One of the forgotten figures in boxing history is James Figg, an Englishman of the early 18th century who is credited with being the man to lay the foundations for the modern sport, though he fought before the introduction of the rules devised by John Douglas, better known as the 9th Marquess of Queensbury, which in many ways still govern boxing today. Still, Figg is considered by most to be the first heavyweight boxing champion who has earned the moniker “Father of Boxing”.
However, combat sports fans might recognize the boxing matches of the era as being more like today’s MMA bouts than modern boxing – holds, throws, kicks and chokes were allowed – if they had been agreed upon before the match. James Figg was not only a boxer, but was accomplished with the saber, the cudgel and the staff, and regularly engaged in bouts with all of them.
Those of you familiar with the film Rob Roy (1995) will know that the “manly”, or “combat arts” were past-times for the rich and aristocratic, who would bet money, land, castles, women and much else on their man. Most fights, unlike the ones in the film, were not to the end, but serious injury and at times fatalities occurred at an alarming rate. The combatants knew the risks, but the purse and the reputation for the winners made it worth it to many.
Figg was born in 1684 in Oxfordshire and began his fighting career there. He came to the notice of the Earl of Peterborough, a betting man, who was described in the newspapers of the time as a “staunch patron of all brave and manly sports.”
In a way, Peterborough and others like him were the 18th century equivalent of today’s boxing promoters. Though fighters could make money traveling the country on their own, challenging local or national toughs, the big money was made by finding a patron, much like the painters and sculptors of the time.
Figg was 6′ tall and weighed 185 lbs – very small for a heavyweight today, but at the time, considerably bigger than the average man. In addition to making money from fencing, staff fights and boxing, he opened an academy where he tutored the sons of the aristocracy in sports. By all accounts, he did not take it easy on them.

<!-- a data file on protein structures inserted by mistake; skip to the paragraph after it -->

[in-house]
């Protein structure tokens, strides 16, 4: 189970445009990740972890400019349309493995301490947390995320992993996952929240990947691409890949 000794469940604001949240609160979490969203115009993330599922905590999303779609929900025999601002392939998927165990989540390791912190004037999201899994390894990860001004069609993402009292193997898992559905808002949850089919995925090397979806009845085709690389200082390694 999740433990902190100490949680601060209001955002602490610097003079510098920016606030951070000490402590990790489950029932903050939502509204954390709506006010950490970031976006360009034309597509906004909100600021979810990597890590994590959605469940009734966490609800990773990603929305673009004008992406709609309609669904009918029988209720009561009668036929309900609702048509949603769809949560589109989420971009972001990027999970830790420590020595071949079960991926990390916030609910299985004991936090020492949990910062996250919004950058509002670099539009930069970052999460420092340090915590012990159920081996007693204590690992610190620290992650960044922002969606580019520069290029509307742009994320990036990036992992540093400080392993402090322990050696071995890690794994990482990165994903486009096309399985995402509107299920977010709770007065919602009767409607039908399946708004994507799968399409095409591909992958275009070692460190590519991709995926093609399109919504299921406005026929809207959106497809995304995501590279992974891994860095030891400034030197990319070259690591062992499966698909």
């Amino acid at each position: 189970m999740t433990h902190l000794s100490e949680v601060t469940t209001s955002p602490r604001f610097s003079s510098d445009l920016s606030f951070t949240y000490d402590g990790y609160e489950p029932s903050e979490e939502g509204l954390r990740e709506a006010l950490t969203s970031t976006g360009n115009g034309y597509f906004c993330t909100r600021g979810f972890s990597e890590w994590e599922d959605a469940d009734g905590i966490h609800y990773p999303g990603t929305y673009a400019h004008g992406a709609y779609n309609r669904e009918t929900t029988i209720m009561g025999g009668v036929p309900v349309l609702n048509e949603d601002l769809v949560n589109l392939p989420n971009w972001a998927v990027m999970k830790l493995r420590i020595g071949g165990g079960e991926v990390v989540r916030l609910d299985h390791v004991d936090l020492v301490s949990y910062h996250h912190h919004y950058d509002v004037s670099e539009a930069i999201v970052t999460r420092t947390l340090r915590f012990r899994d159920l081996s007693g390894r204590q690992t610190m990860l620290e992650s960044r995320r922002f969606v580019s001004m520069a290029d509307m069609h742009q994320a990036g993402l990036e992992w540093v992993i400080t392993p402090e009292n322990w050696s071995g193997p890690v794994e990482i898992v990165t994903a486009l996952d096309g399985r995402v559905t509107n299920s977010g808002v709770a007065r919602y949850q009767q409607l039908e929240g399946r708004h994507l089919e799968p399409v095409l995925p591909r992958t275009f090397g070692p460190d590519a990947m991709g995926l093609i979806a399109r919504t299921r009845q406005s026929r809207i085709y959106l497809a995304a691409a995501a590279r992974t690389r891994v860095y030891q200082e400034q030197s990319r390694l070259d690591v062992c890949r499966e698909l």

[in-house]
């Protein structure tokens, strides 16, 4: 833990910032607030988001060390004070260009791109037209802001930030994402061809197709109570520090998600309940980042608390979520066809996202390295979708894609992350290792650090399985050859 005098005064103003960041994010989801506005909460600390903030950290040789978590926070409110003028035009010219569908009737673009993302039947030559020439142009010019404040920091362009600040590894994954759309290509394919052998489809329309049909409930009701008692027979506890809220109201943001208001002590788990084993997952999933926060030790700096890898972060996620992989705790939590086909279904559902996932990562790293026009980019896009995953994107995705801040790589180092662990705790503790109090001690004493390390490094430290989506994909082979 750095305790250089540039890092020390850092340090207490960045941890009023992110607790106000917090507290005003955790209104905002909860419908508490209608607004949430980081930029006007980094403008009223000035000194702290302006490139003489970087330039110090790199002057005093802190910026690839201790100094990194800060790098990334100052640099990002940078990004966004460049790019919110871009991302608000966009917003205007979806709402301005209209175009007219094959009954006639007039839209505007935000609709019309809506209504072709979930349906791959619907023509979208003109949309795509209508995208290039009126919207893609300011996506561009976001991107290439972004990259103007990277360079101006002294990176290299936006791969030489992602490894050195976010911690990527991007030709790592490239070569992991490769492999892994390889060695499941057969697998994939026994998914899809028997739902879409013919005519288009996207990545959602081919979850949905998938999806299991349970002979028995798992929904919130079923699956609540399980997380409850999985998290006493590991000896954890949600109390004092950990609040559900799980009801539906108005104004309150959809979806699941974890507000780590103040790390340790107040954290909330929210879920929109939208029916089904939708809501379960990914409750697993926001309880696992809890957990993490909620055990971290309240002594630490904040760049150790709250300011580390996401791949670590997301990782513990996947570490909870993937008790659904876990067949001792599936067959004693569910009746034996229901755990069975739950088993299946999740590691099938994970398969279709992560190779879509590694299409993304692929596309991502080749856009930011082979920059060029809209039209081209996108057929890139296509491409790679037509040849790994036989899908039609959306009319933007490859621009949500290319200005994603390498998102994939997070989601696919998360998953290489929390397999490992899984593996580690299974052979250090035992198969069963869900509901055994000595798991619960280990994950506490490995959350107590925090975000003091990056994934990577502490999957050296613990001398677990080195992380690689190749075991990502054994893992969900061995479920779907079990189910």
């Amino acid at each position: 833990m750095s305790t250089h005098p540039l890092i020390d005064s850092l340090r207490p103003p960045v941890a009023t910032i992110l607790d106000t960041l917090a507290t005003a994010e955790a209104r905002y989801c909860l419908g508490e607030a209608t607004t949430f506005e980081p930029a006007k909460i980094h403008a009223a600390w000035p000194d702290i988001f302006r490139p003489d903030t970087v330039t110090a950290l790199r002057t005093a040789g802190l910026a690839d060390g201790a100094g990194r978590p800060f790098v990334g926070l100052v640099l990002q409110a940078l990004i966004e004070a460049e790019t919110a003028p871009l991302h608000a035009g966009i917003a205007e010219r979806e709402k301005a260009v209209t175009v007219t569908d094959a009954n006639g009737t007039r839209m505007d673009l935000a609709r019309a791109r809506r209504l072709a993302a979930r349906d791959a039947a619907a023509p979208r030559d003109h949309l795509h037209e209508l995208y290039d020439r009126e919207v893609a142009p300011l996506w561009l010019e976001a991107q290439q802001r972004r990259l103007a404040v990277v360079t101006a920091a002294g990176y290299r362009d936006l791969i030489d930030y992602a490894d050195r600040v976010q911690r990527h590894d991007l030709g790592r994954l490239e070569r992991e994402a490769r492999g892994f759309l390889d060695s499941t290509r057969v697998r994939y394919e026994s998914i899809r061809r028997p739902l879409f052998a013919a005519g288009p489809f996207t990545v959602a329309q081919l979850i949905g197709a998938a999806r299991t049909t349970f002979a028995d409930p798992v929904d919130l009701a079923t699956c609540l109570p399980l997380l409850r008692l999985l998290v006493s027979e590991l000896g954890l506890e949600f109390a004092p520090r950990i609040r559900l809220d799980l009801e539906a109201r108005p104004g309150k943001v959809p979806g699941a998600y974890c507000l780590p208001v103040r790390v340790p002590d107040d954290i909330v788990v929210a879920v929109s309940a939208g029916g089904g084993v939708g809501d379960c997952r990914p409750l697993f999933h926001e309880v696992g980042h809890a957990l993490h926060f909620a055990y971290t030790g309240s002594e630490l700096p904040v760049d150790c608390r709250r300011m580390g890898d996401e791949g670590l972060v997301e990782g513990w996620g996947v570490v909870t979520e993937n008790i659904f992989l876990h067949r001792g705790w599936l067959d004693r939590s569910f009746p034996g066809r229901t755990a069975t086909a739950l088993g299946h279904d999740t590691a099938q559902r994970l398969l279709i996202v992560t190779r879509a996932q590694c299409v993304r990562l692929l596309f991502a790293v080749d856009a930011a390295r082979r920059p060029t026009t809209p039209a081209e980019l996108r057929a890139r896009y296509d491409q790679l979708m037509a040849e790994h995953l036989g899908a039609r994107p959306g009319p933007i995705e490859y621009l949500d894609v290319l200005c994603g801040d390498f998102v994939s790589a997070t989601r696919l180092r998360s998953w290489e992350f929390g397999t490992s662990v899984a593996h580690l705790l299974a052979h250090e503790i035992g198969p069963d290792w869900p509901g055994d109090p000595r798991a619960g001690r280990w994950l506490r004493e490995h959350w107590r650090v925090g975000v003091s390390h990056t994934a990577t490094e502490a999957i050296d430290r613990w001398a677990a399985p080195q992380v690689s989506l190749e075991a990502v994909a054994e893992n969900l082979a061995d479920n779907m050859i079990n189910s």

By his early 20s, Figg had a national reputation and his matches were attended by the stars of the day – meaning the aristocracy. People traveling back in time might recognize the venues of Figg’s (and others) matches. Vendors selling food and ale, musical numbers before and after fights, and even traveling “bawdy houses” were on site.
In his lifetime, Figg fought 270 combat matches. At least, those are the ones that were recorded. These were not fought with protective gear, and scores were kept by wound, or with a man bowing out because he could not go on physically, mentally or both. Sometimes they died. In 1730, while he was heavyweight boxing champion, Figg fought a duel which forced the other man to quit because Figg had almost cut off his hand at the wrist.
Many of the matches that Figg took part in were a combination of boxing, fencing and stick fighting. Sometimes, rounds would alternate: 1 round boxing, 1 fencing, 1 staff and so on. The boxing matches, as you can imagine, were bare-knuckle, and most of the matches did not have a round limit, unless set before the fight. That meant that the men went on until one could no longer go on, or quit.
In 1725 he was challenged by one Ned Sutton and lost – the only loss of his career. In one of combat sports first noted and publicized rivalries, Sutton, a pipe-fitter and nationally recognized fighter, and Figg called each other out and their fans fought in the streets. In many ways, Sutton vs. Figg was much like the Ali-Frazier fights of the 1970s.
In the first fight, Sutton beat Figg, giving him his only loss. The rematch came two years later, on June 6, 1727. The first round was to be fought with swords. Sutton moved with such speed that Figg missed a swing and cut his own arm, but that was not near enough to end the fight. The rest of the round belonged to Figg, who wounded Sutton in the shoulder when the round was declared over. They then went back to their men, had a cold ale, and got ready for the next bit.
The second round was when the boxing began. Imagine Floyd Mayweather or Manny Pacquiao coming out to fight round two with a sword gash in their arm. When the round began, the two men went at each other viciously, though by all accounts, they struck mostly with their fists, despite the fact that kicks were allowed, even on a downed opponent. Eye gouging was OK too.
It seemed as if Sutton might win again when he hit Figg in the body, knocking him from the elevated stage they were fighting on, but Figg came back and used speed and an amazing number of punches to wear Sutton down, until he beat him to the ground, and then jumped on him, tying him up until it was agreed round three would begin.
After all of that, round three was fought with cudgels, and Figg was especially good with them – he broke Sutton’s kneecap and the fight was over. Figg was feted throughout England.
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He fought one other fight before retiring and going into promotion himself. This was with a massive Italian gondolier who had been seen fighting three men at once by a vacationing British earl, who offered him a large amount of money to come to England and beat James Figg. The fight didn’t last one round – Figg knocked him out almost instantly.
Figg died at the age of 42, which, considering the average lifespan of the time (1734), and the punishment he had taken, was actually quite a long life. James Figg lives on in the art of famed artist and satirist William Hogarth, who pictured the fighter and his fights in a number of his works.